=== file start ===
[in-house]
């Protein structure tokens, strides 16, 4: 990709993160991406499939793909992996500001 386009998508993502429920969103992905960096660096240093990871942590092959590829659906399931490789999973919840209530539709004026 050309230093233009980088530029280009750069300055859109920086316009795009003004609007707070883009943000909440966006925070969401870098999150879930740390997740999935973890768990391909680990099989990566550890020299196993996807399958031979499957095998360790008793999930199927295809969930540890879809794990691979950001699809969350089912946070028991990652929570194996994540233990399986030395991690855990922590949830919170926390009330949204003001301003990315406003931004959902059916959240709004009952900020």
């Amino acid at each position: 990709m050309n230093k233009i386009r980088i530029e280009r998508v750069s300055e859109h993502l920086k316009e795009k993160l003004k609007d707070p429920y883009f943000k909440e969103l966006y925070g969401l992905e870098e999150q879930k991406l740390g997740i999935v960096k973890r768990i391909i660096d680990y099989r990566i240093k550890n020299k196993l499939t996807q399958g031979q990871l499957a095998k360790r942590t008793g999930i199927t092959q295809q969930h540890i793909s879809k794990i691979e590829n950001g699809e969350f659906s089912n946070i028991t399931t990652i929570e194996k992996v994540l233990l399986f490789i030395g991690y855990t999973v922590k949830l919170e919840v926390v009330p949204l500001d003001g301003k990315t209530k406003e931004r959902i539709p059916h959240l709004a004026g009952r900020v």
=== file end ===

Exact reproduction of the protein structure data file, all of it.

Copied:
[in-house]
């Protein structure tokens, strides 16, 4: 990709993160991406499939793909992996500001 386009998508993502429920969103992905960096660096240093990871942590092959590829659906399931490789999973919840209530539709004026 050309230093233009980088530029280009750069300055859109920086316009795009003004609007707070883009943000909440966006925070969401870098999150879930740390997740999935973890768990391909680990099989990566550890020299196993996807399958031979499957095998360790008793999930199927295809969930540890879809794990691979950001699809969350089912946070028991990652929570194996994540233990399986030395991690855990922590949830919170926390009330949204003001301003990315406003931004959902059916959240709004009952900020």
């Amino acid at each position: 990709m050309n230093k233009i386009r980088i530029e280009r998508v750069s300055e859109h993502l920086k316009e795009k993160l003004k609007d707070p429920y883009f943000k909440e969103l966006y925070g969401l992905e870098e999150q879930k991406l740390g997740i999935v960096k973890r768990i391909i660096d680990y099989r990566i240093k550890n020299k196993l499939t996807q399958g031979q990871l499957a095998k360790r942590t008793g999930i199927t092959q295809q969930h540890i793909s879809k794990i691979e590829n950001g699809e969350f659906s089912n946070i028991t399931t990652i929570e194996k992996v994540l233990l399986f490789i030395g991690y855990t999973v922590k949830l919170e919840v926390v009330p949204l500001d003001g301003k990315t209530k406003e931004r959902i539709p059916h959240l709004a004026g009952r900020v």